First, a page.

"elongated, having one principal axis considerably longer than the others," early 15c., from Latin oblongus "more long than broad," originally "somewhat long," from ob "in front of; towards" here perhaps intensive (see ob-) + longus "long" (see long (adj.)). As a noun, "an oblong figure," from c. 1600.
"a keeping silent, a becoming willfully mute or obstinately speechless," 1640s, from Late Latin obmutescere "to become dumb or mute," from ob "against, before," here perhaps intensive (see ob-) + mutescere "to grow dumb," an inchoative verb formed from mutus "silent, speechless, dumb" (see mute (adj.)).
1580s, "subject to the authority of another" (a sense now obsolete), from Latin obnoxiosus "hurtful, injurious," from obnoxius "subject, exposed to harm," from ob "to, toward" (see ob-) + noxa "injury, hurt, damage entailing liability" (from PIE root *nek- (1) "death"). Meaning "subject to something harmful, exposed to injury" is by 1590s. The main modern meaning "offensive, hateful, highly objectionable" is a shifted sense recorded from 1670s, influenced by noxious.
Obnoxious has two very different senses, one of which (exposed or open or liable to attack or injury) requires notice because its currency is now so restricted that it is puzzling to the uninstructed. It is the word's rightful or de jure meaning, and we may hope that scholarly writers will keep it alive. [Fowler]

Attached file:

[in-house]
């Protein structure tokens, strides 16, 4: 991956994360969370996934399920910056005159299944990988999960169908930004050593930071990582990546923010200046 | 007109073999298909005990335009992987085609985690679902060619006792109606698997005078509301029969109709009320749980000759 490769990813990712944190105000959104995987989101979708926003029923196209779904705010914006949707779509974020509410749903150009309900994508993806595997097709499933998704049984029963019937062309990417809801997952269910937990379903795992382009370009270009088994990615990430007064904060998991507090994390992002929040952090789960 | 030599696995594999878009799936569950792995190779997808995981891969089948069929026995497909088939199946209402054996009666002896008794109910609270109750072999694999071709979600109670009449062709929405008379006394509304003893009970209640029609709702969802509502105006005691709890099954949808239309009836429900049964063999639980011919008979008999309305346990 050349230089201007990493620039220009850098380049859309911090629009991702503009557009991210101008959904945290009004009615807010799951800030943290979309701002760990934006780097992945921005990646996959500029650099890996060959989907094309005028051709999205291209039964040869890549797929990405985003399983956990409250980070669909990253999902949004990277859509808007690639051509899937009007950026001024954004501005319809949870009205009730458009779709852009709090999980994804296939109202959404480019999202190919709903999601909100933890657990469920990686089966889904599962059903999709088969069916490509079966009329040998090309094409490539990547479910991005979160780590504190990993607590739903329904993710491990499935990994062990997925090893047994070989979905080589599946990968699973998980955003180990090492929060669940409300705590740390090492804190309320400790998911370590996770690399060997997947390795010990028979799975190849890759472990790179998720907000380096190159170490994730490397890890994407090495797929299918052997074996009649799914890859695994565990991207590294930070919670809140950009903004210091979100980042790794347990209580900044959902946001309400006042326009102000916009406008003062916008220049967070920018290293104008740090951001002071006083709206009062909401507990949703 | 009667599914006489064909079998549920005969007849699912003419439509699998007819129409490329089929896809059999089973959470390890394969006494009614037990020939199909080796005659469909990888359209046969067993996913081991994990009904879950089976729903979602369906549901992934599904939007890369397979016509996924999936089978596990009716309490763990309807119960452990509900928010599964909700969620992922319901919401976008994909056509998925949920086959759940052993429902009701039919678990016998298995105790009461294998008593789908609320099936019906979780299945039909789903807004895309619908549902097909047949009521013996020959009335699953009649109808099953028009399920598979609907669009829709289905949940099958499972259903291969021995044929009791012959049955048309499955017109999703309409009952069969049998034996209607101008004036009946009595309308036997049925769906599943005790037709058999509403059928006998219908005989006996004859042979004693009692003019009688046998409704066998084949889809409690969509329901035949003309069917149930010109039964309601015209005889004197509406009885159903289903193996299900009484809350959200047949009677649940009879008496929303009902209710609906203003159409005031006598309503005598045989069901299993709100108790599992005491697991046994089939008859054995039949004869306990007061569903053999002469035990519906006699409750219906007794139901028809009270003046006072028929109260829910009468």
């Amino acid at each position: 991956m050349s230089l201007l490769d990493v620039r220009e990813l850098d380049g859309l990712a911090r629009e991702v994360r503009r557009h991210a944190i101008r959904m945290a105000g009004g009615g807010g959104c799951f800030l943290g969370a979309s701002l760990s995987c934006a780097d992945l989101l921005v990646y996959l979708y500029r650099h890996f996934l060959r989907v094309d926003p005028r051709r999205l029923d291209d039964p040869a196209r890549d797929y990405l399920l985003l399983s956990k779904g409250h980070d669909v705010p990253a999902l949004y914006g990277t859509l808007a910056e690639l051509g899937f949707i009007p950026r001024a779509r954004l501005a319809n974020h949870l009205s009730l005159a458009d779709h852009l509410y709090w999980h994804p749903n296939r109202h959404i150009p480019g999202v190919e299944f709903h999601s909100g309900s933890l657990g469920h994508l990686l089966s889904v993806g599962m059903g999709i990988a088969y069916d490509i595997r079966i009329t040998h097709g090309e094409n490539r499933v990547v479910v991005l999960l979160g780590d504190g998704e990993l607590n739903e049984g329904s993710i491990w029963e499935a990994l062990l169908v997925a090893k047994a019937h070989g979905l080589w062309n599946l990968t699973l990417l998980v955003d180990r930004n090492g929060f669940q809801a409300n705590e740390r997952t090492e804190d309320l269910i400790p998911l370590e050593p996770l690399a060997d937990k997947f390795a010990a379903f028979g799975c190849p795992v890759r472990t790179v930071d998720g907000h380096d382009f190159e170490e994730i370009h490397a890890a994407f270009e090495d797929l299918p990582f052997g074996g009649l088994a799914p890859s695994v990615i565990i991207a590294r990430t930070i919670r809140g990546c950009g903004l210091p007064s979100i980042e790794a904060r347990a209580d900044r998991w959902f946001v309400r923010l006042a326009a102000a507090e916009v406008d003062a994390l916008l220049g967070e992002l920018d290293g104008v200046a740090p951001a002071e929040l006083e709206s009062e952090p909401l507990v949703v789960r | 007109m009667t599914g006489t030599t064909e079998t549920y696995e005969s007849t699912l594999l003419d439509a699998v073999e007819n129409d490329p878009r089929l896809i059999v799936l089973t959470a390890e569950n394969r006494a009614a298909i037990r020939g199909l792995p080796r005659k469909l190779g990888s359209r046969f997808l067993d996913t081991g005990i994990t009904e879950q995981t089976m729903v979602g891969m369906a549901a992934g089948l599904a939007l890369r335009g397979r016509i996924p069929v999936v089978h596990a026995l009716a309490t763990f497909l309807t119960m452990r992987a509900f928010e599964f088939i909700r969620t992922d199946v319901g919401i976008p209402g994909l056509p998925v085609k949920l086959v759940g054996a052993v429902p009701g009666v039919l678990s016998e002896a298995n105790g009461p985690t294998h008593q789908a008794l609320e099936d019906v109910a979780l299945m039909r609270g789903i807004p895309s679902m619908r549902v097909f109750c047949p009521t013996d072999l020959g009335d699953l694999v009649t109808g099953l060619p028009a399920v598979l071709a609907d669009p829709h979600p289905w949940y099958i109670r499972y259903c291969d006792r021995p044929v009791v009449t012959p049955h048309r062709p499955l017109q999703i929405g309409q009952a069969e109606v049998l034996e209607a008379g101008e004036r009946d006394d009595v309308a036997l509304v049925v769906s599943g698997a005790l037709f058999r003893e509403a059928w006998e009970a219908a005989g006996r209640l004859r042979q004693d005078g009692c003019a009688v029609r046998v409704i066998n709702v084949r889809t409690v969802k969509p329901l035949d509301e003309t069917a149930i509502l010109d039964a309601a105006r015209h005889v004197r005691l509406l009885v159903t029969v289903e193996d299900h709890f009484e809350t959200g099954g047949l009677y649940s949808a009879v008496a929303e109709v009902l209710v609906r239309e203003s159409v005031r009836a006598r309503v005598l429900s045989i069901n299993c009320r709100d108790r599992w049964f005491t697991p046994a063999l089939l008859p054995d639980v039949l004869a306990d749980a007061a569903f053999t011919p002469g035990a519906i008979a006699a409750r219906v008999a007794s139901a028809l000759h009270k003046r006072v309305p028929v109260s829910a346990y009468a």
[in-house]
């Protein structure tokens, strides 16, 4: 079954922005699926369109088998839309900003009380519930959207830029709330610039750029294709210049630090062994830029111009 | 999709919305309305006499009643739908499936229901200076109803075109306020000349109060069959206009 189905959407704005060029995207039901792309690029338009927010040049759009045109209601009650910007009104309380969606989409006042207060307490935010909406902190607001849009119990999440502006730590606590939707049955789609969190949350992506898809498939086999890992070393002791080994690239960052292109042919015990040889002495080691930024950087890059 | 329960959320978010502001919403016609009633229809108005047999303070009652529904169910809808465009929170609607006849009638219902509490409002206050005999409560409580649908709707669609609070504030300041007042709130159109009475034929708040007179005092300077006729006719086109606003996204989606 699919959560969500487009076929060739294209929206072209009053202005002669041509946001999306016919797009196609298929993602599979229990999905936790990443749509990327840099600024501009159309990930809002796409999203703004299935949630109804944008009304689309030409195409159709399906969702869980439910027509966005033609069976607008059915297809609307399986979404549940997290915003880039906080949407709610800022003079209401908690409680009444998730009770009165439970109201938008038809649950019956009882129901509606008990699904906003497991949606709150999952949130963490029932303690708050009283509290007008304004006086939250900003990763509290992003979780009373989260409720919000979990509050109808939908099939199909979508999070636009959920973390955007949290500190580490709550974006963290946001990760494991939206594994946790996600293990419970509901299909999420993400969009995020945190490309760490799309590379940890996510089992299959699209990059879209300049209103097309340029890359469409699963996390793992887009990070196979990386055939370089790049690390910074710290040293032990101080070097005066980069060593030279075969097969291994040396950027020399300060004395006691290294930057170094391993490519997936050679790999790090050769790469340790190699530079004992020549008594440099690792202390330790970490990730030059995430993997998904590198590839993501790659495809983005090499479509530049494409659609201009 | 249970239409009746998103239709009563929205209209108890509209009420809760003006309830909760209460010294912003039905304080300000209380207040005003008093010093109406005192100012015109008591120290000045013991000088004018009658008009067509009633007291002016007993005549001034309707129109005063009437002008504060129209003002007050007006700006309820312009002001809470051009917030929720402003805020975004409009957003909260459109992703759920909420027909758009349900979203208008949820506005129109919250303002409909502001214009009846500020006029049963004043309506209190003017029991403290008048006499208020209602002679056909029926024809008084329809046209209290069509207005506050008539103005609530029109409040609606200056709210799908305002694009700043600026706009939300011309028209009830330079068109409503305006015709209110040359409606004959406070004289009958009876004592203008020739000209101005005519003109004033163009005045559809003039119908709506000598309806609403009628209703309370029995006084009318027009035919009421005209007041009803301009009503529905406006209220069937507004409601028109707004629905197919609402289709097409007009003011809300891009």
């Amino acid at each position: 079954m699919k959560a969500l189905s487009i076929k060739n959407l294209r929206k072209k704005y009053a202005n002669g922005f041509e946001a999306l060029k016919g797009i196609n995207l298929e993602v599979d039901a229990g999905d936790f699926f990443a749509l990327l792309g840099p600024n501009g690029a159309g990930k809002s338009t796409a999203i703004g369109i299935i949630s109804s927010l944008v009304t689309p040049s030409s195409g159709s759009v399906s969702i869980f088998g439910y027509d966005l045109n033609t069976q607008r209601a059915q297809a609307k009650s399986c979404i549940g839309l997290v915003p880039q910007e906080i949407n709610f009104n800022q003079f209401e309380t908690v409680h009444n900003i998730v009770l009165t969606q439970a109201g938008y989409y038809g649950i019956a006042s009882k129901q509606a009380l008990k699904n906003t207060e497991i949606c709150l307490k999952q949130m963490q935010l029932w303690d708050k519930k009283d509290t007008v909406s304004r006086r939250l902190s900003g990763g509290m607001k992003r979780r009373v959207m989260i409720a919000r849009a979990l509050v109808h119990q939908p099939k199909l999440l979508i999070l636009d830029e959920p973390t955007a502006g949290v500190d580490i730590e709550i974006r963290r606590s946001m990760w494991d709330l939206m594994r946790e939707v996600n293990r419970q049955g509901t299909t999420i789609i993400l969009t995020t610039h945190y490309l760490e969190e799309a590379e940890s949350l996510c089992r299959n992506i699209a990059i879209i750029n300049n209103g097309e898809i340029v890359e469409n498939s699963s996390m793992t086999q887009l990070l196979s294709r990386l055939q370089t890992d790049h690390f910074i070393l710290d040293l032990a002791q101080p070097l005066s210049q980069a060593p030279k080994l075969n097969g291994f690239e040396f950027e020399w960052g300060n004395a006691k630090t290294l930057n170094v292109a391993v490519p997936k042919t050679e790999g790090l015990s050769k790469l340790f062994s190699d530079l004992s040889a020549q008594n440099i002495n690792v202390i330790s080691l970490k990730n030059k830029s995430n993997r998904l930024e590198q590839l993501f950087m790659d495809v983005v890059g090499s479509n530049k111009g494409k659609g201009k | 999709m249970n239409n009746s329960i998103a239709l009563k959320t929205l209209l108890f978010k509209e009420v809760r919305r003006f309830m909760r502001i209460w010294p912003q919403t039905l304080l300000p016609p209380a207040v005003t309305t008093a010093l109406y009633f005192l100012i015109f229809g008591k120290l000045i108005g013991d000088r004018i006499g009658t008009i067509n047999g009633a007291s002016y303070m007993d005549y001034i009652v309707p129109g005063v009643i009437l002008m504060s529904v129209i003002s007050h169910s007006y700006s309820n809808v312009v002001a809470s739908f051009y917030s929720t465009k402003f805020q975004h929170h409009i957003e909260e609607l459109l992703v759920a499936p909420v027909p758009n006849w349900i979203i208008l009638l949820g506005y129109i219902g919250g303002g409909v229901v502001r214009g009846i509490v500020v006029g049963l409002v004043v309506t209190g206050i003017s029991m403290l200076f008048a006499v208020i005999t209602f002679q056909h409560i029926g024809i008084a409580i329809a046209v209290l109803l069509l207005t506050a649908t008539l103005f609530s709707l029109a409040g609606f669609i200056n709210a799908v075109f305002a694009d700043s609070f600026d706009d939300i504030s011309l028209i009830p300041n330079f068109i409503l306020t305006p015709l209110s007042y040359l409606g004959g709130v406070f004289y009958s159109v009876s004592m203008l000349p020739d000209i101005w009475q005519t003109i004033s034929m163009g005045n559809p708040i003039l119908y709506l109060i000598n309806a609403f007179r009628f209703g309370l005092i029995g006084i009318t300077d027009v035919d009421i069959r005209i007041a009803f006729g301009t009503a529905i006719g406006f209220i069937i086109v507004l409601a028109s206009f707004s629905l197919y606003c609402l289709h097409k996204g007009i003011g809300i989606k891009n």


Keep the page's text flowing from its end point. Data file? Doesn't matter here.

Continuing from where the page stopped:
Related: Obnoxiously; obnoxiousness.
"to darken, cloud, overcloud," 1580s, from Latin obnibulatus, past participle of obnubilare "to cover with clouds or fog," from ob "in front of, against" (see ob-) + verb from Latin nubes "cloud," from PIE *sneudh- "fog" (see nuance). Related: Obnubilated; obnubilating. Middle English had obnubilous "obscure, indistinct" (early 15c.).
"act of making dark or obscure; fact of being overclouded," c. 1600, noun of action from obnubilate (v.).
also o.b.o., abbreviation of or best offer, by 1969 in for-sale classified ads.
"wooden, double-reeded wind instrument, 1724, from Italian oboe, from phonological spelling of French hautbois (itself borrowed in English 16c. as hautboy), from haut "high, loud, high-pitched" (see haught) + bois "wood" (see bush (n.)). So called because it had the highest register among woodwind instruments. Also compare shawm. Related: Oboist (by 1830). "The tone is small, but highly individual and penetrating; it is especially useful for pastoral effects, for plaintive and wailing phrases, and for giving a reedy quality to concerted passages." [Century Dictionary]
ancient Greek small coin and weight, 1660s, from Latin obolus, from Greek obolos, the name of a coin (sixth part of a drachme); identical with obelos "a spit, needle, broach; bar of metal used as a coin or weight" (see obelisk). So called from the original shape. Middle English had obolus as the name of a small measure of weight, also ob "halfpenny," from Latin ob., abbreviation of obolus.
"the obtaining or trying to obtain something by craft or deception," 1610s, from Latin obreptionem (nominative obreptio) "a creeping or stealing on," noun of action from past-participle stem of obrepere "to creep on, creep up to," from ob "on, to" (see ob-) + repere "to creep" (see reptile). Opposed to subreption, which is to obtain something by suppression of the truth. Related: Obreptious.